Ordained in 2005, Father Steve Neff has served as a parochial vicar and pastor, and currently is the spiritual director to the seminarians at Saint Paul Seminary.
- How did God call you to the priesthood?
I feel that God called me in two ways. The first way was by giving me a family that loves the Church and the priesthood. My Grandpa Neff had been a seminarian but discerned that God was calling him to marriage. Because he had been a seminarian for many years, several of his friends were priests and came to family gatherings.
The second way that God called me to the priesthood was by showing me the examples of happy, healthy and holy priests who joyfully lived their vocations. Our pastor at Saint Joseph Church in Chicora, Father DePaul Ripko, celebrated many Masses at my Grandma Neff’s house (she always said that I would become a priest). After I graduated from high school, I worked at an architectural/ engineering firm where I did computer-aided drafting. On my lunch hour I would go to Mass celebrated by Father Harry Bielewicz at Saint Paul Church in Butler. Father Bielewicz was such a young, joyful priest and I remember thinking, Wow, this guy is happy! These priests showed me that a life anchored in the Lord is a joyful life.
2. What is the most meaningful aspect of your ministry?
It is celebrating the Sacraments, most especially the Mass. Our dear Lord is always present to touch the lives of His people and I am filled with awe and joy. I tell the faithful to buckle their seat belts and get ready for something exciting every time they come to Mass. It’s incredible to watch the miracle of the consecration, and then to see from the look on the faces of the faithful when they receive the Eucharist. They, too, know a miracle took place. They are so hungry to be fed and Lord does exactly that every time the Sacraments are celebrated.
3. What is the most challenging part of your ministry?
The most challenging part is helping the faithful believe that they are special and are loved by the Lord! The devil works overtime to trick people and convince them that this is not true. If we all firmly believed that God loves us completely and unconditionally, we would understand the Sacraments and we would never underestimate the power of God’s unconditional love for each of us. My hope is that Christ’s love can pour out through me to the people I serve.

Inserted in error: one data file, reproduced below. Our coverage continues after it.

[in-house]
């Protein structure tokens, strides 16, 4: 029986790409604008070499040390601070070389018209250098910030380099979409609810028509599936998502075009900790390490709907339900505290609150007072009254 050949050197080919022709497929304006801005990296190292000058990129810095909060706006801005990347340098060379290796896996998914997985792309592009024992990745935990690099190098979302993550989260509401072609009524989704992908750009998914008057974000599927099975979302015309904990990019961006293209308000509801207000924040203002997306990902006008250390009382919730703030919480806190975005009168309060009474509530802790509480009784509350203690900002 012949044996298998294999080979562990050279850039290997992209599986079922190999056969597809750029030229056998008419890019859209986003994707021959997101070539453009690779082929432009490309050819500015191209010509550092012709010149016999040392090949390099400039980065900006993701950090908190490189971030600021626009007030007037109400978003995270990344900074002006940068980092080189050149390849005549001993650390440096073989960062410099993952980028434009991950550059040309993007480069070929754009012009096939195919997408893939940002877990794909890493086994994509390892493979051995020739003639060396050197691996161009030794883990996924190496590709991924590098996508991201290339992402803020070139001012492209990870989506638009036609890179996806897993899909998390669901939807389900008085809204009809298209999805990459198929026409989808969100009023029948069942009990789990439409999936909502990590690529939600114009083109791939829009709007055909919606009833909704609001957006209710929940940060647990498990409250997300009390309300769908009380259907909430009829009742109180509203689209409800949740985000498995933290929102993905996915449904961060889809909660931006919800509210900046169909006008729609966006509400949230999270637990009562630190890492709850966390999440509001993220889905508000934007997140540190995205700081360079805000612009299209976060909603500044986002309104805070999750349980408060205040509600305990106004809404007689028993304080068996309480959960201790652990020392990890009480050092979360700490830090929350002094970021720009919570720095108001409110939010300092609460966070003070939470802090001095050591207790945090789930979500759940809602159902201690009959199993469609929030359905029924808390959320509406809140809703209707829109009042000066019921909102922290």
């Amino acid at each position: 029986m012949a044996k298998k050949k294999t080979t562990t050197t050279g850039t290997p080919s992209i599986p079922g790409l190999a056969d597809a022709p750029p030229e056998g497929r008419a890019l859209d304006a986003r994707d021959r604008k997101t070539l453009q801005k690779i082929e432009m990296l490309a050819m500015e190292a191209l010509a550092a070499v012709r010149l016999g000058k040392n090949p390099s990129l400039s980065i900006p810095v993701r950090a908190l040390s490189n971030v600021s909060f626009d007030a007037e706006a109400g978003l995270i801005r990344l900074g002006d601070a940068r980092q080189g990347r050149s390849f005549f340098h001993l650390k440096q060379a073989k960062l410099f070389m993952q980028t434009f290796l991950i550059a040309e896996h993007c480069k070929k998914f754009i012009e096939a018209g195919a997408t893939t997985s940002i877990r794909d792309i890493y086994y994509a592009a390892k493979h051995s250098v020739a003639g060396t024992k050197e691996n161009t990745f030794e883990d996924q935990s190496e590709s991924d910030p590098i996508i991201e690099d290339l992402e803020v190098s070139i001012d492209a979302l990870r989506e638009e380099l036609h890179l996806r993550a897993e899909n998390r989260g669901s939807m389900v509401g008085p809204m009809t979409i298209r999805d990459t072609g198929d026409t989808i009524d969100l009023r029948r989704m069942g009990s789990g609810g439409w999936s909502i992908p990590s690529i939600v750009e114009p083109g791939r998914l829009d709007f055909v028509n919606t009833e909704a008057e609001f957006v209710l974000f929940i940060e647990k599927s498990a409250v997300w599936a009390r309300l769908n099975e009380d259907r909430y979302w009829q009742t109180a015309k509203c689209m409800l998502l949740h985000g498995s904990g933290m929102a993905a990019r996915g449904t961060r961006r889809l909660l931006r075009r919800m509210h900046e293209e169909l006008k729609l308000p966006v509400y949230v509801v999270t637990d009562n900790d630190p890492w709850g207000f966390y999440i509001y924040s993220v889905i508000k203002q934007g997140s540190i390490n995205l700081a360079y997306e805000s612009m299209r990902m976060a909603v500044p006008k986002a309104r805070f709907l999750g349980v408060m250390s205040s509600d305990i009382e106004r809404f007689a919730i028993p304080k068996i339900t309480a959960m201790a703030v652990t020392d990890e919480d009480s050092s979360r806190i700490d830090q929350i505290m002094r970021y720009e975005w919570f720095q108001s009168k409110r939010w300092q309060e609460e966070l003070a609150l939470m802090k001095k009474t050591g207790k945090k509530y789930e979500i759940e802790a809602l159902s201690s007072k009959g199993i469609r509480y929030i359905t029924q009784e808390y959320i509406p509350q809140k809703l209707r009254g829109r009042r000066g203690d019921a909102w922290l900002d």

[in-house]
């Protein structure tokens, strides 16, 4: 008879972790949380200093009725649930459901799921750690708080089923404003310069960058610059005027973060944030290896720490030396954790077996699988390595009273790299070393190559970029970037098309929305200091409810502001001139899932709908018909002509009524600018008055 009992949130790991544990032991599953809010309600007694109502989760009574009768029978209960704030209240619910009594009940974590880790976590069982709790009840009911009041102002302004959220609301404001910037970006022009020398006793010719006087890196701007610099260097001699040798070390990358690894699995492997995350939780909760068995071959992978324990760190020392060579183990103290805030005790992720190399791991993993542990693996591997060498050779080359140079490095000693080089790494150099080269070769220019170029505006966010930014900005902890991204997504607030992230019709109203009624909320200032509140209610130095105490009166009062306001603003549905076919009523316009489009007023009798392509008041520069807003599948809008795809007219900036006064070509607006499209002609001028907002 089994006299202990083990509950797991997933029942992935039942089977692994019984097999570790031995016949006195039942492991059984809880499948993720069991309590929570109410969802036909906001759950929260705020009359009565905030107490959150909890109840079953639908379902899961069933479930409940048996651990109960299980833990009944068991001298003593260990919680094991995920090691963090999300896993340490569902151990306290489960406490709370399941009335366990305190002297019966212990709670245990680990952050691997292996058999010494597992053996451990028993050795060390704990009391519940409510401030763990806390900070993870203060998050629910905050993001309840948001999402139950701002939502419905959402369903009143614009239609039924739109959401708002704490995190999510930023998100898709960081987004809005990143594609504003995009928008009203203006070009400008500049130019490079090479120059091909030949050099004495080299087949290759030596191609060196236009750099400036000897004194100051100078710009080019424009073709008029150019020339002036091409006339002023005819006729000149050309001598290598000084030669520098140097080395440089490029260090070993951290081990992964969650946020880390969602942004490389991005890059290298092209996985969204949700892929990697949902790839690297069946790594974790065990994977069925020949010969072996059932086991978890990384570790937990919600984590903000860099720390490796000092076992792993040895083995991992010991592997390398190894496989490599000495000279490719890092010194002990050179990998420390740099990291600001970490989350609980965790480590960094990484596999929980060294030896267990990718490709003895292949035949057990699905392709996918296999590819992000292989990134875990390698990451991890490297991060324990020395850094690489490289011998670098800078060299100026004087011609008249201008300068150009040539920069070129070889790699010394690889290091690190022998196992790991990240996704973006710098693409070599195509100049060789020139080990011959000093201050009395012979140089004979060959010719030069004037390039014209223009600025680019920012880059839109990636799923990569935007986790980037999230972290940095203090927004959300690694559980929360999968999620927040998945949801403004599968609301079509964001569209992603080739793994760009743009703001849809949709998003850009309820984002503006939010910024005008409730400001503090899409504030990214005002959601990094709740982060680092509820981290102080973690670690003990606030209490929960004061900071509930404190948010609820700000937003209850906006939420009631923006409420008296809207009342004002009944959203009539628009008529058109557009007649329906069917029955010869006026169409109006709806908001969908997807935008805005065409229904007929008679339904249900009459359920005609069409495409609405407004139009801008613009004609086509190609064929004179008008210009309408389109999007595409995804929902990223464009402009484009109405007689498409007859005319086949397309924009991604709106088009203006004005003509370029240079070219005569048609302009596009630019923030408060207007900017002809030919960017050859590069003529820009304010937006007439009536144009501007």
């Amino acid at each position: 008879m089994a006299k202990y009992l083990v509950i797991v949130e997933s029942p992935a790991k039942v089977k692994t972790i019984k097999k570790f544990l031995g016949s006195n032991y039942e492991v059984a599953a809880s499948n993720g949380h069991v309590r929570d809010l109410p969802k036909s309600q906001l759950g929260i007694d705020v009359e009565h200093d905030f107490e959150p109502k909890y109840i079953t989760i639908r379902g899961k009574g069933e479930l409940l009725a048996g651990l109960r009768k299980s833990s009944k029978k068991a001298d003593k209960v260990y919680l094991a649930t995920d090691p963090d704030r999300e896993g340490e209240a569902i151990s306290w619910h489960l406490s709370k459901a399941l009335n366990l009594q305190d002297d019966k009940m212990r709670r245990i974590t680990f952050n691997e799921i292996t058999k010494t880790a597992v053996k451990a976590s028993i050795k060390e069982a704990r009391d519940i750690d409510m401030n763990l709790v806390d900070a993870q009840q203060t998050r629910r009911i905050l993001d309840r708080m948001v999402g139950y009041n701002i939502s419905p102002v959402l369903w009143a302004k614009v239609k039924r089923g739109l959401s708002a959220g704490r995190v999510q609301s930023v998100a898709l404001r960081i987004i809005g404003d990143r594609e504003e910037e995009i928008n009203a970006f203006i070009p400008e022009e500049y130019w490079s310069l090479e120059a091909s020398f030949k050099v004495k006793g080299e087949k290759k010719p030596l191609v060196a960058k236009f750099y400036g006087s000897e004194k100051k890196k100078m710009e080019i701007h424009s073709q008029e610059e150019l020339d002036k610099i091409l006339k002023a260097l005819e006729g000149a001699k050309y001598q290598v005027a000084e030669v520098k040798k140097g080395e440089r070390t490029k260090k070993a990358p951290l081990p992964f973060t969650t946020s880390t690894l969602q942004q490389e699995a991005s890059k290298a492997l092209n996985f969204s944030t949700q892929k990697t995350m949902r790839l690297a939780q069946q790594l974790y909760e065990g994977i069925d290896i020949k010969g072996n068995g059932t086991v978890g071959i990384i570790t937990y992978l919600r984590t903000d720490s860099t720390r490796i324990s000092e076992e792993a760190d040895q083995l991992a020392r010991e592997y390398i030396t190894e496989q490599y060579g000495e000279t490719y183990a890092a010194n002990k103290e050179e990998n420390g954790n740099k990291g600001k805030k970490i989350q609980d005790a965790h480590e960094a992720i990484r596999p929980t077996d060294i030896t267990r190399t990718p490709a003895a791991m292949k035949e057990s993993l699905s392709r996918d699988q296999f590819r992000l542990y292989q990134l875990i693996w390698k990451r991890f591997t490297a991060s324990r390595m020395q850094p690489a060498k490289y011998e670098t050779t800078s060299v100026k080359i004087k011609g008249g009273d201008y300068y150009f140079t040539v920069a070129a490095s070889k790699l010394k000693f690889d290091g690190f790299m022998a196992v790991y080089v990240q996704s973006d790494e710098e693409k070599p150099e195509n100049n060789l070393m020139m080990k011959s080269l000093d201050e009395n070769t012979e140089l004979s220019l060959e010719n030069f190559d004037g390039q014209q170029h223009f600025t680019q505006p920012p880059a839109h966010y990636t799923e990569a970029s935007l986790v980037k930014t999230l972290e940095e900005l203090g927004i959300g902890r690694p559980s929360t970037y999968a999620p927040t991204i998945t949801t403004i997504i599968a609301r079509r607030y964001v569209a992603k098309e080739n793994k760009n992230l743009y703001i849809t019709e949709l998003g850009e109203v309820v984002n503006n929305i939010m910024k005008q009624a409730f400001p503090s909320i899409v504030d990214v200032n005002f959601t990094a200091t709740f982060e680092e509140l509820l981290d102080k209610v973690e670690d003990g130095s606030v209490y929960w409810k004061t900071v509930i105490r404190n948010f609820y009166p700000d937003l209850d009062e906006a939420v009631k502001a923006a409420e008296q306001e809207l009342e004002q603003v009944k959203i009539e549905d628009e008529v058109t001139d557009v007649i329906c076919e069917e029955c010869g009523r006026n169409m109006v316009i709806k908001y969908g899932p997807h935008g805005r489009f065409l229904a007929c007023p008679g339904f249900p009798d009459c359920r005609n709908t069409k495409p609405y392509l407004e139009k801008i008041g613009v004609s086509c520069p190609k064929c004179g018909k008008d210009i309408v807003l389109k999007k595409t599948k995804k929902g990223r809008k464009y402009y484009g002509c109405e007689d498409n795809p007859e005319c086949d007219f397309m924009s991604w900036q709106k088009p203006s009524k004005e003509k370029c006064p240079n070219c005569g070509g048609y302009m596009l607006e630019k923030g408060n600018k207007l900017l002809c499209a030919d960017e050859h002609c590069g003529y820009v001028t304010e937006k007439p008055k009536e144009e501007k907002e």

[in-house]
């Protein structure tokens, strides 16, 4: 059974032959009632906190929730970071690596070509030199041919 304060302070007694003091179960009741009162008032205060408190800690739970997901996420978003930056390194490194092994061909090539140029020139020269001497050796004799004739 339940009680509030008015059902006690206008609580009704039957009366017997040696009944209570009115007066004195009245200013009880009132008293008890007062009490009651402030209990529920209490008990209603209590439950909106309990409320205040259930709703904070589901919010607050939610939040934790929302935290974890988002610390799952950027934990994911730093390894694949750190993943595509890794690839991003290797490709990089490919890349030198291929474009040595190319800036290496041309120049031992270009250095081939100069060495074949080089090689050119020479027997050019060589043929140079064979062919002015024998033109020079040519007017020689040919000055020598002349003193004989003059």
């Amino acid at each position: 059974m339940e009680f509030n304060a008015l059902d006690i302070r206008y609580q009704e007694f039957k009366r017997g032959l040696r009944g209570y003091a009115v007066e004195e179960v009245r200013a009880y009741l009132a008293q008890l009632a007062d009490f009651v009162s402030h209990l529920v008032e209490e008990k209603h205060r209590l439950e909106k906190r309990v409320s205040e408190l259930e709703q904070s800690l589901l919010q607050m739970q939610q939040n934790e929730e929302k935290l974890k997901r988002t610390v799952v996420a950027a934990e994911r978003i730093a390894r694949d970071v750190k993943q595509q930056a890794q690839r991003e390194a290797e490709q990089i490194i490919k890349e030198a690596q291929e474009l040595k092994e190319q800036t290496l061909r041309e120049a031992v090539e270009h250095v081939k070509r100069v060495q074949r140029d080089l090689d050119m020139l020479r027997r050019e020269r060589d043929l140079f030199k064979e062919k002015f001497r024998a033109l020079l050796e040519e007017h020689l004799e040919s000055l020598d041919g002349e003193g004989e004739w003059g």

4. What do you wish people knew about the priesthood?
I wish people knew that priesthood is a joyful way of life. It is very rich and fulfilling because every day I get to invite people into a relationship with Christ. No two days are the same. I am honored and humbled to be invited into people’s lives and to walk with them in good times and in bad. As a priest, I have seen the words of the Gospel of Matthew 19:29 come to life, when Jesus says, “And everyone who has given up houses or brothers or sisters or father or mother or children or lands for the sake of my name will receive a hundred times more, and will inherit eternal life.” The people in the parishes that I have been assigned to live this Gospel. They have always opened their homes to me and included me as part of their families.
For men who may think that Christ is calling them to the priesthood, they owe it to themselves and to Him to find out. It is my honor to serve as the spiritual director to the seminarians at St. Paul Seminary.
5. What do you do in your free time?
I love spending time with family—my parents, who have been married for 57 years; my sister Rebecca and her husband Jerry; and my nieces, nephews, aunts, uncles and many cousins. I love to be home, sitting on the porch and enjoying the beauty of God’s creation around us at our old farmhouse, pond and the 50 acres that we live on. I love nature, especially being there during a good snowstorm or throughout the various seasons.